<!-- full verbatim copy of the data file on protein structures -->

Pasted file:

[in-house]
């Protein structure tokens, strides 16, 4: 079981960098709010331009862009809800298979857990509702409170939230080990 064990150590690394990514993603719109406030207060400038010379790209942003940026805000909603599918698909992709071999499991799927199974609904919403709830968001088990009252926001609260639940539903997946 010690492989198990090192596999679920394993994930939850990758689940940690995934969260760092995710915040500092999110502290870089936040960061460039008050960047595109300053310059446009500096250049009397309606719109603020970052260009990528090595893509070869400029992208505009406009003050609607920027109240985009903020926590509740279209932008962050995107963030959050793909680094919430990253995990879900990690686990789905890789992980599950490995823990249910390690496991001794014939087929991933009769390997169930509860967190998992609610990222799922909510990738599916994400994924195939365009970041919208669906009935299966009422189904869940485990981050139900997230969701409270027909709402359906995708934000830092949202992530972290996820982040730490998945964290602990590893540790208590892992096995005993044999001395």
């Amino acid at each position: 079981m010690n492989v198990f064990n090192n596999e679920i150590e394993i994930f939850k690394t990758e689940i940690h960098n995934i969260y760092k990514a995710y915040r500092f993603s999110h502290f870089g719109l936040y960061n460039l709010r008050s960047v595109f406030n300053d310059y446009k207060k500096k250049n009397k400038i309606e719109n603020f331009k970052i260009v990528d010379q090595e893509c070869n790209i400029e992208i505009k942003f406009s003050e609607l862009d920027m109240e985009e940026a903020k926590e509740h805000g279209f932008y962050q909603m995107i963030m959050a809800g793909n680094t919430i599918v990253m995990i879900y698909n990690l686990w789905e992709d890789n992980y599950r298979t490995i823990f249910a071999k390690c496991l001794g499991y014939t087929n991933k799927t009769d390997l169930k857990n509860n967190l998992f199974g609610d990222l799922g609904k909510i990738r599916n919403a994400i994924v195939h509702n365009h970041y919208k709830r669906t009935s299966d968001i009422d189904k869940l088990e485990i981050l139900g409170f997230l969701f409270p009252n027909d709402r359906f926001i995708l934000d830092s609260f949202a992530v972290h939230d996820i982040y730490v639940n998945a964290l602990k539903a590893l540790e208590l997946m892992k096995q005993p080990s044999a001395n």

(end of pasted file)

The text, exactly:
[in-house]
């Protein structure tokens, strides 16, 4: 079981960098709010331009862009809800298979857990509702409170939230080990 064990150590690394990514993603719109406030207060400038010379790209942003940026805000909603599918698909992709071999499991799927199974609904919403709830968001088990009252926001609260639940539903997946 010690492989198990090192596999679920394993994930939850990758689940940690995934969260760092995710915040500092999110502290870089936040960061460039008050960047595109300053310059446009500096250049009397309606719109603020970052260009990528090595893509070869400029992208505009406009003050609607920027109240985009903020926590509740279209932008962050995107963030959050793909680094919430990253995990879900990690686990789905890789992980599950490995823990249910390690496991001794014939087929991933009769390997169930509860967190998992609610990222799922909510990738599916994400994924195939365009970041919208669906009935299966009422189904869940485990981050139900997230969701409270027909709402359906995708934000830092949202992530972290996820982040730490998945964290602990590893540790208590892992096995005993044999001395």
């Amino acid at each position: 079981m010690n492989v198990f064990n090192n596999e679920i150590e394993i994930f939850k690394t990758e689940i940690h960098n995934i969260y760092k990514a995710y915040r500092f993603s999110h502290f870089g719109l936040y960061n460039l709010r008050s960047v595109f406030n300053d310059y446009k207060k500096k250049n009397k400038i309606e719109n603020f331009k970052i260009v990528d010379q090595e893509c070869n790209i400029e992208i505009k942003f406009s003050e609607l862009d920027m109240e985009e940026a903020k926590e509740h805000g279209f932008y962050q909603m995107i963030m959050a809800g793909n680094t919430i599918v990253m995990i879900y698909n990690l686990w789905e992709d890789n992980y599950r298979t490995i823990f249910a071999k390690c496991l001794g499991y014939t087929n991933k799927t009769d390997l169930k857990n509860n967190l998992f199974g609610d990222l799922g609904k909510i990738r599916n919403a994400i994924v195939h509702n365009h970041y919208k709830r669906t009935s299966d968001i009422d189904k869940l088990e485990i981050l139900g409170f997230l969701f409270p009252n027909d709402r359906f926001i995708l934000d830092s609260f949202a992530v972290h939230d996820i982040y730490v639940n998945a964290l602990k539903a590893l540790e208590l997946m892992k096995q005993p080990s044999a001395n």